There are four candidates, including two incumbents, seeking three at-large seats on the Avon Lake Council.
What are the biggest issues facing the city?
Bucci: Maintaining a strong relationship with the Ford Ohio Assembly Plant, which accounts for a large portion of revenue for the city, and working on bringing new businesses in to diversify the city’s economy are the biggest issues.
Kowalski: The most important issues are looking beyond our borders and taking part in shaping our regional community. The proposed Lear Road and Interstate 90 interchange, which I believe will ease the congestion at the Route 83 and Crocker-Bassett interchanges, as well as the commuter rail proposal, are two examples.
O’Donnell: The decline of city revenue related to the Ford Ohio Assembly Plant, continuation of the sewer separation projects to meet EPA standards and prevent flooding of residents’ homes, and giving residents a cable provider option besides Time Warner are the biggest issues facing the city.
Zilka: The budget is the biggest issue because of how the poor economy is affecting people’s jobs, and therefore tax revenue for the city.
How do you plan to address them?
Bucci: I’d like to do everything we can to keep the Ford plant happy and ensure they remain a strong partner with the city. I’d also like to work with businesses already here, thank them and work with them to see how the city can help them expand. Most importantly is being proactive as a City Council. The “wait and see, hope they come here” approach doesn’t work in a good economy, let alone a bad one.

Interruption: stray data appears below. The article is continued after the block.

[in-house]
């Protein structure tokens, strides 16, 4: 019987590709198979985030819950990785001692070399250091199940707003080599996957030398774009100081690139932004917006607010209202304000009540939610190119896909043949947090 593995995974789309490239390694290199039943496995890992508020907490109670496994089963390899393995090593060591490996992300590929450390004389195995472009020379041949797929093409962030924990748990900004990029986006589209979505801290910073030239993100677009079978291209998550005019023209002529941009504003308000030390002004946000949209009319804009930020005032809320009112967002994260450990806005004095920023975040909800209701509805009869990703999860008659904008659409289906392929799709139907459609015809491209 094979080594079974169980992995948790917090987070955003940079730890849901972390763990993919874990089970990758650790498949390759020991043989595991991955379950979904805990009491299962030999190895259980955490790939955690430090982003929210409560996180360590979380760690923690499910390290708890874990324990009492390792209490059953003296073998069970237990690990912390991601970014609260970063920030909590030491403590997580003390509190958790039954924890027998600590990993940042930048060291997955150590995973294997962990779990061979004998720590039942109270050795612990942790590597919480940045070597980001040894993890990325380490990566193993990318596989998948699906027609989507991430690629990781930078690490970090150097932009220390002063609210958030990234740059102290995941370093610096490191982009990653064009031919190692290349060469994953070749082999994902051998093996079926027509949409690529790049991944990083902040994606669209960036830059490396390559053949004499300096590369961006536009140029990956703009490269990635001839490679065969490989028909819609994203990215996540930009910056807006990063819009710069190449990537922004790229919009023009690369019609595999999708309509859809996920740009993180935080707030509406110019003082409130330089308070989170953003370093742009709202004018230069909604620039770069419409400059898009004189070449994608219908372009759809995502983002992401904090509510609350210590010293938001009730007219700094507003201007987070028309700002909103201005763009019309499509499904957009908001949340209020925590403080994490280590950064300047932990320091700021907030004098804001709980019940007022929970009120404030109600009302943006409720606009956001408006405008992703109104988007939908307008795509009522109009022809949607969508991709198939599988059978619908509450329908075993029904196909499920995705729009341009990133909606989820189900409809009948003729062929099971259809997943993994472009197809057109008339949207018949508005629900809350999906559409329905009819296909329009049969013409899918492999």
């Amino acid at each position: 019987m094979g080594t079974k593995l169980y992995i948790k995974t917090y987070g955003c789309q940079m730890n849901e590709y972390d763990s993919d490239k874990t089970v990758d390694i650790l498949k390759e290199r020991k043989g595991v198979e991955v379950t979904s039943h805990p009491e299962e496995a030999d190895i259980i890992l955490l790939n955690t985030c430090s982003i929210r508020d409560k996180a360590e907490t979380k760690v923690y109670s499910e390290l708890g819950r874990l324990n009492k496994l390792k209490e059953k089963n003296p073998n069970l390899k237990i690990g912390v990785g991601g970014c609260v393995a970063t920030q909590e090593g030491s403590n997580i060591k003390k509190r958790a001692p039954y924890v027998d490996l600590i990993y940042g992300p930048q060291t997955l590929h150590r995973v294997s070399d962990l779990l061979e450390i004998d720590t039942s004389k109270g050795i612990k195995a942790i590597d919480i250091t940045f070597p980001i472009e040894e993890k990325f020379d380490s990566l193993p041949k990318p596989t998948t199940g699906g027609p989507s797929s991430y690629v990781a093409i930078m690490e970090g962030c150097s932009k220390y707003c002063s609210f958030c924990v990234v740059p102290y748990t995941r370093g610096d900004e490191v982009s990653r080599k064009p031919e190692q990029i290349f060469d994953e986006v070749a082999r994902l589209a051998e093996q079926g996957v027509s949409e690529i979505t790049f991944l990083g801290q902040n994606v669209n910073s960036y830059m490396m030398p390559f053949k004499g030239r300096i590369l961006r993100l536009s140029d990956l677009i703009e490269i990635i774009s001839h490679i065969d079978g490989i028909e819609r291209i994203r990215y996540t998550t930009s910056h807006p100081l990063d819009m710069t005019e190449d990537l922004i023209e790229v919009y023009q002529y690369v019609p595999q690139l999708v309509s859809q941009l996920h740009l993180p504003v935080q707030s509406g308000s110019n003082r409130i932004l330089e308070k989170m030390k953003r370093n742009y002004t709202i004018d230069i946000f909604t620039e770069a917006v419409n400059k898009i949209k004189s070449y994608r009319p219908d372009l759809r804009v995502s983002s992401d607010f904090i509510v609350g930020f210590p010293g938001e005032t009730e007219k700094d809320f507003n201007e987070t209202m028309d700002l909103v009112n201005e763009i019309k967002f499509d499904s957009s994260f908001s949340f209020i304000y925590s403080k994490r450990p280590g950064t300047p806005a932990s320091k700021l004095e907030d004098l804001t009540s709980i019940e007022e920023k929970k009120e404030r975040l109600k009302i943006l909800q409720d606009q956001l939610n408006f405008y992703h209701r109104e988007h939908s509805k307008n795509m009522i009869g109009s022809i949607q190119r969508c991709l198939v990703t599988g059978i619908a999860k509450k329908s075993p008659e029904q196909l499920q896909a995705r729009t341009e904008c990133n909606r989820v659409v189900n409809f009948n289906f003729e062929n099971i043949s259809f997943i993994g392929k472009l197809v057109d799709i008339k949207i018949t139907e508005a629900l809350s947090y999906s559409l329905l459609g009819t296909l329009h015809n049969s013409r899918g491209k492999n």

Kowalski: I would be happy to represent Avon Lake in any regional discourse, whether that be sitting on the NOACA board, or participating in some other council of governments organization.
O’Donnell: I plan to continue to be very conservative with revenues through ongoing budget review of costs and efficiency in services and programs provided by the city. This process in the past four years provided us with over $4 million in reserves to weather this economic downturn and avoid cutting city and safety services to residents. The sewer separation projects are being completed by using the fees paid for water and sewer services from other communities by way of the city’s Municipal Utilities Division. In this manner, our residents are not assessed for projects. Lastly, we are talking with other cable providers to service Avon Lake and give residents an option beyond Time Warner.
Zilka: I want to build up businesses at Pin Oak Parkway and will work with the budget to continue trying to avoid layoffs in the city. We’ve been very lucky that we haven’t had to look at layoffs, so we’re going to try and continue down that road.
What makes you stand out from the other candidates?
Bucci: The first thing that differentiates me is that I’ve never served on Council before, so I bring a new perspective on City Council. I’m not beholden to any one set of ideas. Also, I’m an attorney, which would provide a new way of thinking on the Council, and my experience working at the White House. The thing that I learned working for (Sen. Portman) is how to listen to people. I believe you can almost always find some area of agreement. It’s very rare when two people agree on absolutely everything, but you can always find some little nugget there to build off that.